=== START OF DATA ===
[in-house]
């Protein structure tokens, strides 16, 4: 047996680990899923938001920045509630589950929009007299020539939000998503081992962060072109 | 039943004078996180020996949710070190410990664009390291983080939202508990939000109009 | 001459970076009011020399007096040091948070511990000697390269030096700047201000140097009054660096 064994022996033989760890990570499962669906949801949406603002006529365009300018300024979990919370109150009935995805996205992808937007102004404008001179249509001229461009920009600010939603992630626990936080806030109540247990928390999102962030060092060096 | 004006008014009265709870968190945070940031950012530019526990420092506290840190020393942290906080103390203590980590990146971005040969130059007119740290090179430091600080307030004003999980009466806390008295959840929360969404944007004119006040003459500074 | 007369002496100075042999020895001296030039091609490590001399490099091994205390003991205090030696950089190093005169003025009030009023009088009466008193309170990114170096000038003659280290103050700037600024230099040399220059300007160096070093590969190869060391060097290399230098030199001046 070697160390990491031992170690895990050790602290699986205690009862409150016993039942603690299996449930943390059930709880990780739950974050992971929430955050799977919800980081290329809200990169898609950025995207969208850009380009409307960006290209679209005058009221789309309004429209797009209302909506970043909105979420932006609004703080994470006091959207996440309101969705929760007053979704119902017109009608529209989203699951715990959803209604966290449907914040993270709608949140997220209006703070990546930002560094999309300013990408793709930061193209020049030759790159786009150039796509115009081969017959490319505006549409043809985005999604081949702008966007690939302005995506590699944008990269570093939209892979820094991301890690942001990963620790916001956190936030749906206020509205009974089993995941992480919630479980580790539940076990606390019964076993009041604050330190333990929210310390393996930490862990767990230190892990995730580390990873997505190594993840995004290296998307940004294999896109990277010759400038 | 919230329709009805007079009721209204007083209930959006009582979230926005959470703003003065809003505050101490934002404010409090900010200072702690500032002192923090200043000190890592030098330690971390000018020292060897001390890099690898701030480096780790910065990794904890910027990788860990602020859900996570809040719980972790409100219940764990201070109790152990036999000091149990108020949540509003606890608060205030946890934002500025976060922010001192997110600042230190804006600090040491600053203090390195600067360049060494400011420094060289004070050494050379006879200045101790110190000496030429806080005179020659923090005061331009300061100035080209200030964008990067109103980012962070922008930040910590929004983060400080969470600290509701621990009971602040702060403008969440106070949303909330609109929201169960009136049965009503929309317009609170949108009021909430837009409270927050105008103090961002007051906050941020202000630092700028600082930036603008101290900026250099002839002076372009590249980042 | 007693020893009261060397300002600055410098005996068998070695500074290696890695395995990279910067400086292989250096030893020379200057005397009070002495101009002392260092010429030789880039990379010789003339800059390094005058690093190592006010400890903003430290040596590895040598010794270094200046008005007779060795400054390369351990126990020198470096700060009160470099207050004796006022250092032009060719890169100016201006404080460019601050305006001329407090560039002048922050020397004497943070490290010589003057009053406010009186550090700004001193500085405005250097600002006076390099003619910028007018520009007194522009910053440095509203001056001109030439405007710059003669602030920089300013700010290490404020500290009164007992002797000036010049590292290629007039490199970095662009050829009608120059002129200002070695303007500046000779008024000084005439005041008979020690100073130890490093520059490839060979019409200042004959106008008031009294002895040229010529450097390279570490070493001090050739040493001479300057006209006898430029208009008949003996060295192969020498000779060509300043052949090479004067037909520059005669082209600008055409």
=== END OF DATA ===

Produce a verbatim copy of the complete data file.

[in-house]
């Protein structure tokens, strides 16, 4: 047996680990899923938001920045509630589950929009007299020539939000998503081992962060072109 | 039943004078996180020996949710070190410990664009390291983080939202508990939000109009 | 001459970076009011020399007096040091948070511990000697390269030096700047201000140097009054660096 064994022996033989760890990570499962669906949801949406603002006529365009300018300024979990919370109150009935995805996205992808937007102004404008001179249509001229461009920009600010939603992630626990936080806030109540247990928390999102962030060092060096 | 004006008014009265709870968190945070940031950012530019526990420092506290840190020393942290906080103390203590980590990146971005040969130059007119740290090179430091600080307030004003999980009466806390008295959840929360969404944007004119006040003459500074 | 007369002496100075042999020895001296030039091609490590001399490099091994205390003991205090030696950089190093005169003025009030009023009088009466008193309170990114170096000038003659280290103050700037600024230099040399220059300007160096070093590969190869060391060097290399230098030199001046 070697160390990491031992170690895990050790602290699986205690009862409150016993039942603690299996449930943390059930709880990780739950974050992971929430955050799977919800980081290329809200990169898609950025995207969208850009380009409307960006290209679209005058009221789309309004429209797009209302909506970043909105979420932006609004703080994470006091959207996440309101969705929760007053979704119902017109009608529209989203699951715990959803209604966290449907914040993270709608949140997220209006703070990546930002560094999309300013990408793709930061193209020049030759790159786009150039796509115009081969017959490319505006549409043809985005999604081949702008966007690939302005995506590699944008990269570093939209892979820094991301890690942001990963620790916001956190936030749906206020509205009974089993995941992480919630479980580790539940076990606390019964076993009041604050330190333990929210310390393996930490862990767990230190892990995730580390990873997505190594993840995004290296998307940004294999896109990277010759400038 | 919230329709009805007079009721209204007083209930959006009582979230926005959470703003003065809003505050101490934002404010409090900010200072702690500032002192923090200043000190890592030098330690971390000018020292060897001390890099690898701030480096780790910065990794904890910027990788860990602020859900996570809040719980972790409100219940764990201070109790152990036999000091149990108020949540509003606890608060205030946890934002500025976060922010001192997110600042230190804006600090040491600053203090390195600067360049060494400011420094060289004070050494050379006879200045101790110190000496030429806080005179020659923090005061331009300061100035080209200030964008990067109103980012962070922008930040910590929004983060400080969470600290509701621990009971602040702060403008969440106070949303909330609109929201169960009136049965009503929309317009609170949108009021909430837009409270927050105008103090961002007051906050941020202000630092700028600082930036603008101290900026250099002839002076372009590249980042 | 007693020893009261060397300002600055410098005996068998070695500074290696890695395995990279910067400086292989250096030893020379200057005397009070002495101009002392260092010429030789880039990379010789003339800059390094005058690093190592006010400890903003430290040596590895040598010794270094200046008005007779060795400054390369351990126990020198470096700060009160470099207050004796006022250092032009060719890169100016201006404080460019601050305006001329407090560039002048922050020397004497943070490290010589003057009053406010009186550090700004001193500085405005250097600002006076390099003619910028007018520009007194522009910053440095509203001056001109030439405007710059003669602030920089300013700010290490404020500290009164007992002797000036010049590292290629007039490199970095662009050829009608120059002129200002070695303007500046000779008024000084005439005041008979020690100073130890490093520059490839060979019409200042004959106008008031009294002895040229010529450097390279570490070493001090050739040493001479300057006209006898430029208009008949003996060295192969020498000779060509300043052949090479004067037909520059005669082209600008055409």